News

Two students will join the Bose Lab this summer through US Army funding

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High school student Aiyana Evers and Wash U undergrad Grace Choi will join the Bose Lab this summer for research funded by the US Army.

A tale of two skeeters Tyson Research Center biologists discover something positive about an invasive mosquito species

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“The extra energy put into fighting an infection, or lost to consumption by a parasite, can lead to changes in behavior in the host. That can change its ability to escape predation or compete for space and resources,” said Katie M. Westby, postdoctoral research associate at Tyson Research Center and first author of a new study published in the Journal of Animal Ecology. “Thus, if an invasive species reduces parasitism in a species in a community, it may indirectly affect other members of the community.”

Michael Bloomberg announces Midwestern Collegiate Climate Summit

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Michael R. Bloomberg announced May 16 the largest expected convening of Midwest universities focused on mitigating the effects of climate change and moving to a 100% clean-energy economy. The Midwestern Collegiate Climate Summit will be held in early 2020, bringing together leaders from Midwestern universities, local government and the private sector to drive measurable, local action on climate by leveraging the partnerships, innovations and talent from institutions of higher education. In parallel to the new global commitments made by federal leaders in line with the Paris Agreement, the climate summit will catalyze climate action commitments from all regional leaders and provide a support network to achieve new ambitious goals. Bloomberg Philanthropies will provide support for the operations of the climate summit.

Congratulations PhD graduates!

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Congratulations to our PhD graduates Cassondra Vernier, Zhen Peng, Dilys Vela, Chris Catano, Sam Powers, Michael Guzman, and Ben Wolf!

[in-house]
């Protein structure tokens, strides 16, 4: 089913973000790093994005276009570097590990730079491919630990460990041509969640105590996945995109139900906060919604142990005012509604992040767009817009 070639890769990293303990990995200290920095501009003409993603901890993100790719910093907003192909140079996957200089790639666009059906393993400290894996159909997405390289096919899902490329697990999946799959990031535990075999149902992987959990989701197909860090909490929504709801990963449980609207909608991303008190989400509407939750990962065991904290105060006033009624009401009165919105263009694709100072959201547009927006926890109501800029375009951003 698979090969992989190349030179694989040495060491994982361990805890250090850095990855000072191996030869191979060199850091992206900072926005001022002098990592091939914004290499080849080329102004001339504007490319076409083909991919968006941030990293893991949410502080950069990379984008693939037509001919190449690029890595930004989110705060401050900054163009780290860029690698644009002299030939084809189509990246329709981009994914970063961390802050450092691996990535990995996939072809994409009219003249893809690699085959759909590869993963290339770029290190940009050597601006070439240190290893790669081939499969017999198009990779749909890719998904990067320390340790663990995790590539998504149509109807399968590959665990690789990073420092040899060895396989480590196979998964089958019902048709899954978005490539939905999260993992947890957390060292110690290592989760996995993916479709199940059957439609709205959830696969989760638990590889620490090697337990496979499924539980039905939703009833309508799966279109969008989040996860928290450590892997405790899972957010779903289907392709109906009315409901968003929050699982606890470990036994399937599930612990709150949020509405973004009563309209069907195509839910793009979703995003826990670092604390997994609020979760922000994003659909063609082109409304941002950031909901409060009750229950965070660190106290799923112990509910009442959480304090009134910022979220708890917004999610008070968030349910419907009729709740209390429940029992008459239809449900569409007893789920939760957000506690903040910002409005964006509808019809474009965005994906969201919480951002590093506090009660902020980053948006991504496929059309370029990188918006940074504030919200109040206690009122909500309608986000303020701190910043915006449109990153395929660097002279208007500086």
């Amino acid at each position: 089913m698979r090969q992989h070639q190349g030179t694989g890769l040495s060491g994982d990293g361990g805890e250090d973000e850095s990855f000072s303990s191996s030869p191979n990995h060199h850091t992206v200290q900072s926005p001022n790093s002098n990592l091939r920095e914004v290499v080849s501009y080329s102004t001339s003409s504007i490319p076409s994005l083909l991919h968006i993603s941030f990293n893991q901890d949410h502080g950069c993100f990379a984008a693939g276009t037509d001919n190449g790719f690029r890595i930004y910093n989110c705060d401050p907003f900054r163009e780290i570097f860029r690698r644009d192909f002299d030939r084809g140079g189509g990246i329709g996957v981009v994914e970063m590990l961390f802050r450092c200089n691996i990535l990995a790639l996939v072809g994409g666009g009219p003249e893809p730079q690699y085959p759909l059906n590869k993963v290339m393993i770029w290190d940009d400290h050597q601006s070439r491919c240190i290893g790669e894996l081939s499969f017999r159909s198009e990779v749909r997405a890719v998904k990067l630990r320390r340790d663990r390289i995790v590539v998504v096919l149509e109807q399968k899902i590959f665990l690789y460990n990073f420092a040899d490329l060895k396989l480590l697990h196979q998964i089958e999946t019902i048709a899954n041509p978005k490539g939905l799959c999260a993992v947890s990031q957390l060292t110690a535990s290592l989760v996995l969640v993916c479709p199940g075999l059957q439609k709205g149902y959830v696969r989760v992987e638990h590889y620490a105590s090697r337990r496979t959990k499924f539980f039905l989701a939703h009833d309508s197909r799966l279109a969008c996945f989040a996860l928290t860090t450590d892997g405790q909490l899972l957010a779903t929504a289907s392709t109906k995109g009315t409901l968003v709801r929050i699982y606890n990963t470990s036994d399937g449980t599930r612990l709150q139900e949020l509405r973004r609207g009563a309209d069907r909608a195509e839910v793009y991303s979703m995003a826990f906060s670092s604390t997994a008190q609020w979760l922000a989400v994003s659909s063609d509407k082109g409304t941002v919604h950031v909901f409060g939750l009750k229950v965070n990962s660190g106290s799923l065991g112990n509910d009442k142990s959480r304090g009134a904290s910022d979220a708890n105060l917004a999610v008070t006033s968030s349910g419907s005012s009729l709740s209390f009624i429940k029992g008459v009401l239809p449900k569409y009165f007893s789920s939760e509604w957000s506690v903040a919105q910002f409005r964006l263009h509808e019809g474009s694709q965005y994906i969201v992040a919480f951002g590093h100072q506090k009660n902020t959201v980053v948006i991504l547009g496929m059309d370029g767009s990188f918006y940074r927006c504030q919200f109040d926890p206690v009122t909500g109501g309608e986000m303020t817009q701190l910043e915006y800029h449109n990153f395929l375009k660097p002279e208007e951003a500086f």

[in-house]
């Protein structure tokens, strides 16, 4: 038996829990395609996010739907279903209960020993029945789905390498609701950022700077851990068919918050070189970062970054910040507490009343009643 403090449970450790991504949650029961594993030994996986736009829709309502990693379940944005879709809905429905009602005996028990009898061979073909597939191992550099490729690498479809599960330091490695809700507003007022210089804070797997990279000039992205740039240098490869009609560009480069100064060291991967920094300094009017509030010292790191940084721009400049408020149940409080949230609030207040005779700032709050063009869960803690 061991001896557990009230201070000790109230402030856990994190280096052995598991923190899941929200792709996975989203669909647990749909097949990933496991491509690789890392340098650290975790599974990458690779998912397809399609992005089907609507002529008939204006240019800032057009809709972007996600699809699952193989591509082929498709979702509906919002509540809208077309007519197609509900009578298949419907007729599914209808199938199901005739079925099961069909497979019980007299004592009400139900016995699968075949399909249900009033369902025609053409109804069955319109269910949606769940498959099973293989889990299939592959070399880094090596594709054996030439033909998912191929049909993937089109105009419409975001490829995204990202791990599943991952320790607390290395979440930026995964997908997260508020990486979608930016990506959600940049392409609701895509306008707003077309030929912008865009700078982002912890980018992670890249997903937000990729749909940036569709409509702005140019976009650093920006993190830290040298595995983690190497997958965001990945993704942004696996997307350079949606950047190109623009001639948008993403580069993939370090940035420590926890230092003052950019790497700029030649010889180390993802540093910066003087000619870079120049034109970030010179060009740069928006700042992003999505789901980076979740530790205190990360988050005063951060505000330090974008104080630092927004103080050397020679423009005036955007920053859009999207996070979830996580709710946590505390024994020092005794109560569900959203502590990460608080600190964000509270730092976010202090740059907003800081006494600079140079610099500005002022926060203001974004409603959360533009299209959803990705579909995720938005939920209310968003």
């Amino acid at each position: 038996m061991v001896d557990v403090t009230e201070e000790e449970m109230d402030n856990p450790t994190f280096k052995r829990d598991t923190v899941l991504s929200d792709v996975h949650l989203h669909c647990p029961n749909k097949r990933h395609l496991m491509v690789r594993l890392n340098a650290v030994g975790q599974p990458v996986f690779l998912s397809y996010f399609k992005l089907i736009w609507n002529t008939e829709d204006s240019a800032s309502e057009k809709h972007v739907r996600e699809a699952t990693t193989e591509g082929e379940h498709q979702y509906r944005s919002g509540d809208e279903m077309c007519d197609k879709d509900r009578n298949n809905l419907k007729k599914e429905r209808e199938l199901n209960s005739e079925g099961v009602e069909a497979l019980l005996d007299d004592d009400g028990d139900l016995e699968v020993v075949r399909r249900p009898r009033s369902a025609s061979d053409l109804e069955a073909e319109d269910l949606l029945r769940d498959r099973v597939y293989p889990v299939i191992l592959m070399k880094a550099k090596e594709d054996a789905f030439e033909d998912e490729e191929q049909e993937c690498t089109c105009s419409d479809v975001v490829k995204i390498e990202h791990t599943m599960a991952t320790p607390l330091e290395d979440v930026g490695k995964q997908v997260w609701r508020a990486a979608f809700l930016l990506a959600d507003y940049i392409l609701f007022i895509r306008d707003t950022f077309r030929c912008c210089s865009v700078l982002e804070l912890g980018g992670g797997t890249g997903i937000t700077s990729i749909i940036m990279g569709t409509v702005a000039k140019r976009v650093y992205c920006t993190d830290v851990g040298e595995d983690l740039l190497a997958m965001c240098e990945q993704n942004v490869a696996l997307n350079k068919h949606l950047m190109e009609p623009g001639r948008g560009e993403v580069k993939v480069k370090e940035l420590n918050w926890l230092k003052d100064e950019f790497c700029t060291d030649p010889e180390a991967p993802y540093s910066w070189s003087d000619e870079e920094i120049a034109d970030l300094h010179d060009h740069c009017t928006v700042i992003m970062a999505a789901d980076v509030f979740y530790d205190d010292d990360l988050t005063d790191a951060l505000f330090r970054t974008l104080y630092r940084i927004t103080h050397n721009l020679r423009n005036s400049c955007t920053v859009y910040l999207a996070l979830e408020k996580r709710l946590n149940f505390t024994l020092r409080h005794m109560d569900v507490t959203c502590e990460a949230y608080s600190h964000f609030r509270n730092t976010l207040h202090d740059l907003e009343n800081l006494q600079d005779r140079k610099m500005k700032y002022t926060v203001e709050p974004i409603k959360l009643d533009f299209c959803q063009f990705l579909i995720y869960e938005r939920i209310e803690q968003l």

Mather wins Harrison D. Stalker Award

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Mather is majoring in biology, in the neuroscience track, in Arts & Sciences, with a minor in electrical engineering. His main research interests are systems neuroscience, brain dynamics and control, and signal processing. Mather conducted his thesis work, titled “Understanding the Breadth and Genetics of the Dictyostelium-Burkholderia Symbiosis,” under the direction of Joan Strassmann, the Charles Rebstock Professor of Biology. Outside of the laboratory, Mather was active as a contributing reporter for Washington University’s Student Life newspaper. He served as vice president of public relations and public relations team manager for the Washington University Student Union.

Hsu wins Spector Prize

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Hsu’s thesis was titled “Astrocytic Degeneration in Chronic Traumatic Encephalopathy.” Reviewers praised his work for the design of the experiments, the technical excellence with which they were carried out and the incisiveness of Hsu’s interpretation of results.

Chin wins Quatrano Prize

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Chin’s research identifying the genetic networks that regulate complex social decision-making behaviors in insects stood out among this year’s nominees, evaluators said, in part because it yielded unexpected results. Her thesis was titled “The contribution of Williams Syndrome-related genes to Drosophila social behaviors uncovers an evolutionarily conserved genetic toolkit underlying animal sociality.”